American Truth: art and imagery

Art has the power to inspire us, encourage us and even make us cry. Paintings and still photography capture moments in our lives and reflect our experiences. There are pieces of American art that reflect moments and story lines in our nation’s history.

“Washington Crossing the Delaware” depicts the Revolutionary War. The horrors of the Civil War are captured in photographs of soldiers who died on the battlefield.

Rosie The Riveter

Imagery also puts on display our nation’s accomplishments and successes. Critics consider the image of Rosie the Riveter in the “We Can Do It!” poster as perhaps the most iconic image of working women. American ingenuity and the birth of aviation were captured in the Wright brothers’ first flight photo. Grant Wood’s 1930 painting “American Gothic” has become an American masterpiece.

“Migrant Mother” is a photograph that’s an icon of the Great Depression. Soon after that photo was taken, President Franklin D. Roosevelt detailed his vision of America during a Jan. 6, 1941, address. He spoke to an America and a world that faced unprecedented danger, instability, and uncertainty.

“The first is freedom of speech and expression everywhere in the world. The second is freedom of every person to worship God in his own way everywhere in the world. The third is freedom from want, which translated into world terms means economic understandings, which will secure to every nation a healthy, peacetime life for its inhabitants everywhere in the world. The fourth is freedom from fear, which translated into world terms means a worldwide reduction of armaments to such a point and in such a thorough fashion that no nation would be in a position to commit an act of physical aggression against any neighbor, anywhere in the world,” Roosevelt said.

Norman Rockwell (1894-1978), “Freedom of Speech,” 1943. Oil on canvas, 45 3/4″ x 35 1/2″. Story illustration for “The Saturday Evening Post,” February 20, 1943. Norman Rockwell Museum Collections. ©SEPS: Curtis Publishing, Indianapolis, IN.

That speech inspired American artist Norman Rockwell to put paint to canvass to reflect those four freedoms in a series of pieces: “Freedom of Speech,” “Freedom of Worship,” “Freedom From Want” and “Freedom From Fear.”

Randy Simmons is a professor at the Paducah School of Art and Design. “Norman Rockwell is a great example of an artist who reflected a upon the current issues, or beliefs, or the philosophies of the time. You see his work expand, what, 40, 50 years reflecting back on Americana,” Simmons said.

“I think we’re surrounded by art and just don’t realize it. In terms of images — and we could look at images on the news, and those images are very powerful. The things we see on the internet — I think those images are incredibly powerful,” Simmons said.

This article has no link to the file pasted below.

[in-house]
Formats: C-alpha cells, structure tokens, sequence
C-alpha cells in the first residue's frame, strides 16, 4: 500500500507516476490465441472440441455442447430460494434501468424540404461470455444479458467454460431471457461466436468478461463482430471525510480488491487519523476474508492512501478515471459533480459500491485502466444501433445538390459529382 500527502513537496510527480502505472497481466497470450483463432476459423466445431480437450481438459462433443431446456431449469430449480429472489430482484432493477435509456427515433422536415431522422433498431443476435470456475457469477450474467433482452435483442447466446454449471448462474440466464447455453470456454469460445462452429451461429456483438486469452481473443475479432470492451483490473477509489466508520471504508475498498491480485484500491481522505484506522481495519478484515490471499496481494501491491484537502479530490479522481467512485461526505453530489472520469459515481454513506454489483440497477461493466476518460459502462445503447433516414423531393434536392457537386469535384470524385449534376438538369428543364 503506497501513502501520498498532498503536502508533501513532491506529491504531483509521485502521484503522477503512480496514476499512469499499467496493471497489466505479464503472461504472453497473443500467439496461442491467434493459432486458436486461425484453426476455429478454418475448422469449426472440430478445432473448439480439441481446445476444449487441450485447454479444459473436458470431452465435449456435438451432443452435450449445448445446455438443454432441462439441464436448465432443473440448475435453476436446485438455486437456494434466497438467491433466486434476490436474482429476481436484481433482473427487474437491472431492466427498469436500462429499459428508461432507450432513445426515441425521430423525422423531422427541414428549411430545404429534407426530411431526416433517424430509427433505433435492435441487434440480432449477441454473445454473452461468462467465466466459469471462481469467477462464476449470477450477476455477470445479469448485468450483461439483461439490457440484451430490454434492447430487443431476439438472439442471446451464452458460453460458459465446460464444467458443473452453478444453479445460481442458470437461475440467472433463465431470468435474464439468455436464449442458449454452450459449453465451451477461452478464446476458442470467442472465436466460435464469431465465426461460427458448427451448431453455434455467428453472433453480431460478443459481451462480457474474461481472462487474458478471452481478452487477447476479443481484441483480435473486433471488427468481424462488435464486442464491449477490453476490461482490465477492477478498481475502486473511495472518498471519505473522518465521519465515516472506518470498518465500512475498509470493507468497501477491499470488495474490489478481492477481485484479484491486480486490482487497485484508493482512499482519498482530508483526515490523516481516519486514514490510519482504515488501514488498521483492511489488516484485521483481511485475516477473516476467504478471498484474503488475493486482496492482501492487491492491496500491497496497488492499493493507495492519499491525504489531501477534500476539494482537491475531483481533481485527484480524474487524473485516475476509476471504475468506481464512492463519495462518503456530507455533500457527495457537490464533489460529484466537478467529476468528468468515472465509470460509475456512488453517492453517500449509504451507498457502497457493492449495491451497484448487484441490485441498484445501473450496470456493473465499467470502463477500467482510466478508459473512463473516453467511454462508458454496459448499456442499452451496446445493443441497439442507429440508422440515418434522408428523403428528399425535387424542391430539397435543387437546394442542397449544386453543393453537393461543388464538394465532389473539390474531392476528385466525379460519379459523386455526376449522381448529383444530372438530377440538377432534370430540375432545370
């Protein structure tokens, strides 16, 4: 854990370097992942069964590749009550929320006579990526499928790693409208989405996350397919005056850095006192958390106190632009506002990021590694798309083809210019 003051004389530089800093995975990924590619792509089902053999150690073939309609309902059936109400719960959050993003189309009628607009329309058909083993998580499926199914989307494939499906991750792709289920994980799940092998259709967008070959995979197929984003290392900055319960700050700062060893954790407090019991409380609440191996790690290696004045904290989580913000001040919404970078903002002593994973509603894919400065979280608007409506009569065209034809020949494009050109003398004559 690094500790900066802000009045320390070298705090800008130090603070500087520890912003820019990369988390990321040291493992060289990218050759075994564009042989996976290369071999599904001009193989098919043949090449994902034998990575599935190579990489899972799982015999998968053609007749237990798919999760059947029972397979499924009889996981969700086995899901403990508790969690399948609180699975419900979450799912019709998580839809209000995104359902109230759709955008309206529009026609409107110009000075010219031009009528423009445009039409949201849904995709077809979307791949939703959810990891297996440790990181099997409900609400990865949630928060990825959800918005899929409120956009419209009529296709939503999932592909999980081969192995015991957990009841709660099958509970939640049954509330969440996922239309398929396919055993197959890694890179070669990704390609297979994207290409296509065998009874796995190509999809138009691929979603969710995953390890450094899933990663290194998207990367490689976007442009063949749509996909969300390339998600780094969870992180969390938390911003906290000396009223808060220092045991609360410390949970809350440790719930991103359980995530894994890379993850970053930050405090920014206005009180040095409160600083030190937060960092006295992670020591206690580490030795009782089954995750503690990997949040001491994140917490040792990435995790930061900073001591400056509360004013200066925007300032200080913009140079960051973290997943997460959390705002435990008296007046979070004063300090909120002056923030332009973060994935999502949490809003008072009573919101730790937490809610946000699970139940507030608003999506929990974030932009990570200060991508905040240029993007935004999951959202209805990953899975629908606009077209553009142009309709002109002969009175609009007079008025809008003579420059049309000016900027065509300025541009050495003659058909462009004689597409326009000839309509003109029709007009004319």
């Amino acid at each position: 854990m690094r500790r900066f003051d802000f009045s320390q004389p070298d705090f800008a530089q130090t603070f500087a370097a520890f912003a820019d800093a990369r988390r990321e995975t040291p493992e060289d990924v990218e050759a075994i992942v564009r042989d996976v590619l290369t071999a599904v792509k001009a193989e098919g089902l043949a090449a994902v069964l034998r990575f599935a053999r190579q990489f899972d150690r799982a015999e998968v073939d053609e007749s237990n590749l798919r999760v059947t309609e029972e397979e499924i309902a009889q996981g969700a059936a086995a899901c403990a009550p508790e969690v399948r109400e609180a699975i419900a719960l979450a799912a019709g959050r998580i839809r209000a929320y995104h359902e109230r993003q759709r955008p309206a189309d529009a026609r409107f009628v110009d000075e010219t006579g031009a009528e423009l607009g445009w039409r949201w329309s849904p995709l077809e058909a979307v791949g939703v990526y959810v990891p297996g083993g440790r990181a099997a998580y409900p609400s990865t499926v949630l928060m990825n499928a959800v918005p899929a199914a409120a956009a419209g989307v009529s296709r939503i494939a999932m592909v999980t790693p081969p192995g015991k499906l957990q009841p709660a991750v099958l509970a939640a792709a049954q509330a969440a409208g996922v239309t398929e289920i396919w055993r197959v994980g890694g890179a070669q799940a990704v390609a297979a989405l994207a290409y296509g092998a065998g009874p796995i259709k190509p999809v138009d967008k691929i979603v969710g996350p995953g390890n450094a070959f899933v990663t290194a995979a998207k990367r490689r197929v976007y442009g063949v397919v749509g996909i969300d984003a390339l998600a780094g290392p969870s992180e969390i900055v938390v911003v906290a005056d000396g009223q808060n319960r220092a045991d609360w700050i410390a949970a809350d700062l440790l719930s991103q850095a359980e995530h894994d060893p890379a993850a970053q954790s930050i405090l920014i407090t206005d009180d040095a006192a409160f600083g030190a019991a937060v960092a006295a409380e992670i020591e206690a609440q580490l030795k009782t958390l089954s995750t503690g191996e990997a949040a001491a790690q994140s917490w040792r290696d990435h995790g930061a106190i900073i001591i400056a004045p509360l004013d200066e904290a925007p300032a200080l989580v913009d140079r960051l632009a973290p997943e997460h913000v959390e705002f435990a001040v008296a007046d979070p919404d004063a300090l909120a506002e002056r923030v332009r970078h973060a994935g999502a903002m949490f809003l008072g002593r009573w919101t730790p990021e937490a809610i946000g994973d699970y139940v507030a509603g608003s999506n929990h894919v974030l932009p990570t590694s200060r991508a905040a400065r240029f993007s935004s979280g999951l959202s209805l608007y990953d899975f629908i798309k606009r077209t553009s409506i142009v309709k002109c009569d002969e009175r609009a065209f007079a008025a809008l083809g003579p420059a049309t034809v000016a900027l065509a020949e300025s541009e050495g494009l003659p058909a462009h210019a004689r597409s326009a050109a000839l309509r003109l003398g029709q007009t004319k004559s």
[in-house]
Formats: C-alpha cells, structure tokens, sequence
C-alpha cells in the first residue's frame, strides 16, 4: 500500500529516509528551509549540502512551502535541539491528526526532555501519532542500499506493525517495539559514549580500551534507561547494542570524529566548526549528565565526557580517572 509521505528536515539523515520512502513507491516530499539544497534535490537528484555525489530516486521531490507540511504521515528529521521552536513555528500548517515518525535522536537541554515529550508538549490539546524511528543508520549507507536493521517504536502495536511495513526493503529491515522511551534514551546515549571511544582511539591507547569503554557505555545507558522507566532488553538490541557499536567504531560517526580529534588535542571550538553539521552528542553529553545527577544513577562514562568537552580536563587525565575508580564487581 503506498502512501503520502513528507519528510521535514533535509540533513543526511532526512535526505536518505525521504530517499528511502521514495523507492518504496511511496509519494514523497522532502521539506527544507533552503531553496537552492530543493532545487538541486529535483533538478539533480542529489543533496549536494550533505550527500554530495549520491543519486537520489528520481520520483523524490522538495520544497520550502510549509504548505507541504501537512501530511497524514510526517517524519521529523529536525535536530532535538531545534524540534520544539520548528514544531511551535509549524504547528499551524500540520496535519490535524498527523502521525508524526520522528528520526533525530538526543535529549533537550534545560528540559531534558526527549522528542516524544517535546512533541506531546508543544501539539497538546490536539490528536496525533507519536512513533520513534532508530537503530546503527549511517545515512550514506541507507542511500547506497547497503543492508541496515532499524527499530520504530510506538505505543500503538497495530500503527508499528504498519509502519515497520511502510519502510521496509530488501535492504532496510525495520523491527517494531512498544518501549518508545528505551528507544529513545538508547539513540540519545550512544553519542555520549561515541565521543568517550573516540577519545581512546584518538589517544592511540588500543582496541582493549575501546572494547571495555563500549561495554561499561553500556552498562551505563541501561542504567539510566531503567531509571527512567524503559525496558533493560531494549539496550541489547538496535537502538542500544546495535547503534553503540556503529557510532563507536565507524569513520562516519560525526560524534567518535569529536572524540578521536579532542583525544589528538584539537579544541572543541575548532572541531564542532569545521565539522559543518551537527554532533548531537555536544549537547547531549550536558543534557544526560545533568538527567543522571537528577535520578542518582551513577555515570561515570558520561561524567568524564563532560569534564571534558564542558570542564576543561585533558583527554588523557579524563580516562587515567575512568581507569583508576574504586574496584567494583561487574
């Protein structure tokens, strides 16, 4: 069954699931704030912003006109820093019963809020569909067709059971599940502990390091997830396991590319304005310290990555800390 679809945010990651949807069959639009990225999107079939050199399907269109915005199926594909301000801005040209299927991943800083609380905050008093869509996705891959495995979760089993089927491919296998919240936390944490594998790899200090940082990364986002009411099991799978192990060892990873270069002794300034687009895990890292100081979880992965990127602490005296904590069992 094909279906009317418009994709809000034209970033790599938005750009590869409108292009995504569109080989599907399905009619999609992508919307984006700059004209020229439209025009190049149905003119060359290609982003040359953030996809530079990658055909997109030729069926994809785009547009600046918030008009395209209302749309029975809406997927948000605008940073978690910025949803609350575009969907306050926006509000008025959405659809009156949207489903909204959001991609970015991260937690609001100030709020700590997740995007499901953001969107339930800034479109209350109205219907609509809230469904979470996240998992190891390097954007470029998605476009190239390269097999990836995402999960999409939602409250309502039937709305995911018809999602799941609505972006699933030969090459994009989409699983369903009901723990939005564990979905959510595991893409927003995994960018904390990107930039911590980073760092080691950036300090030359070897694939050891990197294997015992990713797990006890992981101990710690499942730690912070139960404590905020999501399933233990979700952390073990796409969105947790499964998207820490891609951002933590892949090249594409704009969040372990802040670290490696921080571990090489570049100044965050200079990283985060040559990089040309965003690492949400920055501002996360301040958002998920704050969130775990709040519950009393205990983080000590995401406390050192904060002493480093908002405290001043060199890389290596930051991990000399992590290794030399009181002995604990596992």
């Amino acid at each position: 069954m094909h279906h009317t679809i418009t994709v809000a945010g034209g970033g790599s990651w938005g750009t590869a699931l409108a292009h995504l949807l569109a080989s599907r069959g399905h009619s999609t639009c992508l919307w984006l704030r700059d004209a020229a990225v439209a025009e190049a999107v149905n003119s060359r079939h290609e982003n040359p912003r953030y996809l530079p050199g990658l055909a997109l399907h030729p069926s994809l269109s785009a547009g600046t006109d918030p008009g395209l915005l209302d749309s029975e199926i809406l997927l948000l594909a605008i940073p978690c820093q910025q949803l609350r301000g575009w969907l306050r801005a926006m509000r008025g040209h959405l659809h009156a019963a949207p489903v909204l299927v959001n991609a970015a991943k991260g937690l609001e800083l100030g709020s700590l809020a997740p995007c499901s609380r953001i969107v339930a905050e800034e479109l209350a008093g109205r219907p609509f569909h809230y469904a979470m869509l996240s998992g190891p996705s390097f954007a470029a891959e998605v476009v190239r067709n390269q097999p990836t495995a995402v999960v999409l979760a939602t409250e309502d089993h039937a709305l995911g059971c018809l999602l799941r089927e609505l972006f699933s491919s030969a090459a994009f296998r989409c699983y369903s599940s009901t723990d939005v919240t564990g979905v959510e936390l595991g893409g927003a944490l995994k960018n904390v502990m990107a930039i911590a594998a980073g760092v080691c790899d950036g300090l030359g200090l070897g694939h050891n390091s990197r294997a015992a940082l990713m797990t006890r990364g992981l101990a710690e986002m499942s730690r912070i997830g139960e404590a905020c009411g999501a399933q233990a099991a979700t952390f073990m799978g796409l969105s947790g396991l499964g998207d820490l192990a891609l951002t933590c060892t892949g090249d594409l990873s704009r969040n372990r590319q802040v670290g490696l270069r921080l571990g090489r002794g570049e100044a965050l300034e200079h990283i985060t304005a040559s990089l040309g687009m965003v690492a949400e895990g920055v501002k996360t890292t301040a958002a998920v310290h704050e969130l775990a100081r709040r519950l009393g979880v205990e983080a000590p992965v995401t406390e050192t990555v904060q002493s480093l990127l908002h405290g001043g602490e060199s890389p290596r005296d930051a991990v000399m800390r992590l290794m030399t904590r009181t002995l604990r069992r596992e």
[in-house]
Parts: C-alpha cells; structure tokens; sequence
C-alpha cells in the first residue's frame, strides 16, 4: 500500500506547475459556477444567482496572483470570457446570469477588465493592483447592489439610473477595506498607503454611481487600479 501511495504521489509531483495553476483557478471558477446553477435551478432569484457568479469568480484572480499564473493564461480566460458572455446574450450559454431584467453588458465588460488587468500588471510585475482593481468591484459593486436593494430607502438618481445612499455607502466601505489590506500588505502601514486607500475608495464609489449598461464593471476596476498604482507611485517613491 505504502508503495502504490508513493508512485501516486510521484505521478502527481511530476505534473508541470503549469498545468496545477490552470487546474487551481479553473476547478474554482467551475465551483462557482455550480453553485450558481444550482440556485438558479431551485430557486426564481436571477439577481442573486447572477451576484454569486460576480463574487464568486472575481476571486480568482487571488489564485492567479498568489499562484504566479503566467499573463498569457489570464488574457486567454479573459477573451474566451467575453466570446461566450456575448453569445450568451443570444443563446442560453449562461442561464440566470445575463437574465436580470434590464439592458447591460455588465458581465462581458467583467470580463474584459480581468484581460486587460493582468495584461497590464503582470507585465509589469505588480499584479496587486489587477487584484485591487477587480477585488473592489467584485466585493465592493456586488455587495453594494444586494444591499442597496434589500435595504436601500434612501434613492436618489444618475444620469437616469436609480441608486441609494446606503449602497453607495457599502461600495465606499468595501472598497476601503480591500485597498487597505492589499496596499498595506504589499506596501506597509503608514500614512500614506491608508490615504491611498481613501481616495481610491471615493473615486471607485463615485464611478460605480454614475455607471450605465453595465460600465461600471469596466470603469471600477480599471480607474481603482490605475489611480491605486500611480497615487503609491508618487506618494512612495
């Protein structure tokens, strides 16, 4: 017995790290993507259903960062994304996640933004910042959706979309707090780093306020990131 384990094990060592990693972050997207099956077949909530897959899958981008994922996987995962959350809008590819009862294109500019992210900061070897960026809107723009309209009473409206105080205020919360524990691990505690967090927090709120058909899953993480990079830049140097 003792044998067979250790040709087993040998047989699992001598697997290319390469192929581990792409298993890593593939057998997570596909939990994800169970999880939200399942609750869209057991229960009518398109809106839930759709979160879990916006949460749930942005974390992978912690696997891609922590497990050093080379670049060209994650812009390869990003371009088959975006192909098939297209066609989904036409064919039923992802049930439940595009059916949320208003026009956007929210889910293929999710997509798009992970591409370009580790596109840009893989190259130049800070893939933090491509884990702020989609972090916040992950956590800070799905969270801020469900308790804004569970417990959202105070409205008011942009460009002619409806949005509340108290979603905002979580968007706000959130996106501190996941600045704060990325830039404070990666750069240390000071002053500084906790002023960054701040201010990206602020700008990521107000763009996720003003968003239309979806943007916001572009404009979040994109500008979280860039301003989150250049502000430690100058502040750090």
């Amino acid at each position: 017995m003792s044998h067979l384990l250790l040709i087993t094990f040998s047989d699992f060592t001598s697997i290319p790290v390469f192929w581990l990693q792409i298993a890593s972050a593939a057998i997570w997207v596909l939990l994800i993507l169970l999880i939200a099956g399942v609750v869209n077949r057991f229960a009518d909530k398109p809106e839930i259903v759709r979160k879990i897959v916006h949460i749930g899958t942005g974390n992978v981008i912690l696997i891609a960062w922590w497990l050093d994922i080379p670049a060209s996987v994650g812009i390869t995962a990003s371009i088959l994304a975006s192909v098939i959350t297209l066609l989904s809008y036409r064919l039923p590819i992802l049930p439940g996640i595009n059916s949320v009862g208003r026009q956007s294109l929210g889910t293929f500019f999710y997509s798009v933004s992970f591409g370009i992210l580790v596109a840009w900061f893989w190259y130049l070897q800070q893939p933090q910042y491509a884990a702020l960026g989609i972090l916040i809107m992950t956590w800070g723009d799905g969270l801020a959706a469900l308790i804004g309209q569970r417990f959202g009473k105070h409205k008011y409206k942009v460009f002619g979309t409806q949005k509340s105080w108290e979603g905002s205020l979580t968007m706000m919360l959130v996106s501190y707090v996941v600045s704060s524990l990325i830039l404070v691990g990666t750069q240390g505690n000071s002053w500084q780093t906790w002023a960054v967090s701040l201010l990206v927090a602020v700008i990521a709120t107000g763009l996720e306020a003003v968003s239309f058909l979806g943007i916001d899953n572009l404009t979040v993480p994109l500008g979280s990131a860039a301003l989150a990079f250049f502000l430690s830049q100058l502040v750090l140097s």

A handful of photos taken in New York City after 9/11 are now iconic, such as one titled “Firefighters Raising Flag” and another by Richard Drew titled “The Falling Man.”

“The buildings were on fire. People were jumping off, off — leaping out of the windows. And there’s a picture of one guy who’s unidentified. He’s upside down. And his legs are bent in such a way he looks like an arrow shooting down. What a powerful image that is of that person falling to his death. You know he didn’t live seconds past that instant. To me, that is an incredibly powerful image,” Simmons said.

Randy Simmons is a professor with the Paducah School of Art and Design.

The pieces that move us, spark conversations or lead to controversy are often ones that reflect uncomfortable truths happening in America. One example is racial profiling by police, and it’s the topic of “The Profile” by Paducah artist Shanden Simmons. We caught up with him in his studio on the second floor of the Coke Plant in Paducah.

Simmons is working on his next piece, which will reflect the ongoing debate over immigration, deportation and border security. If it sparks awareness and uncomfortable conversations — that’s the point.

Shanden Simmons is a Paducah based artist

“Our social and political problems are going to persist and persist if we don’t have enough people honestly documenting and talking about it, but also putting it right in your face and making you humanize these things,” Simmons said.

“The Profile, “Simmons’ most recent piece, did that as it depicted three white police officers arresting a black man.

“This is a piece of art that’s graphically and honestly depicting racial profiling — most controversial means of profiling people is by race, and there is sufficient evidence why that’s such a controversial, inhumane reason to profile anyone. It’s racist,” Simmons said.

“What you’re seeing is a frame of a narrative that you don’t know what happened before or after. So, the point is to really scrutinize your own emotions on the one frame,” Simmons said.

Whether in paintings, photographs, or other media, art captures and reflects the great truths of our nation.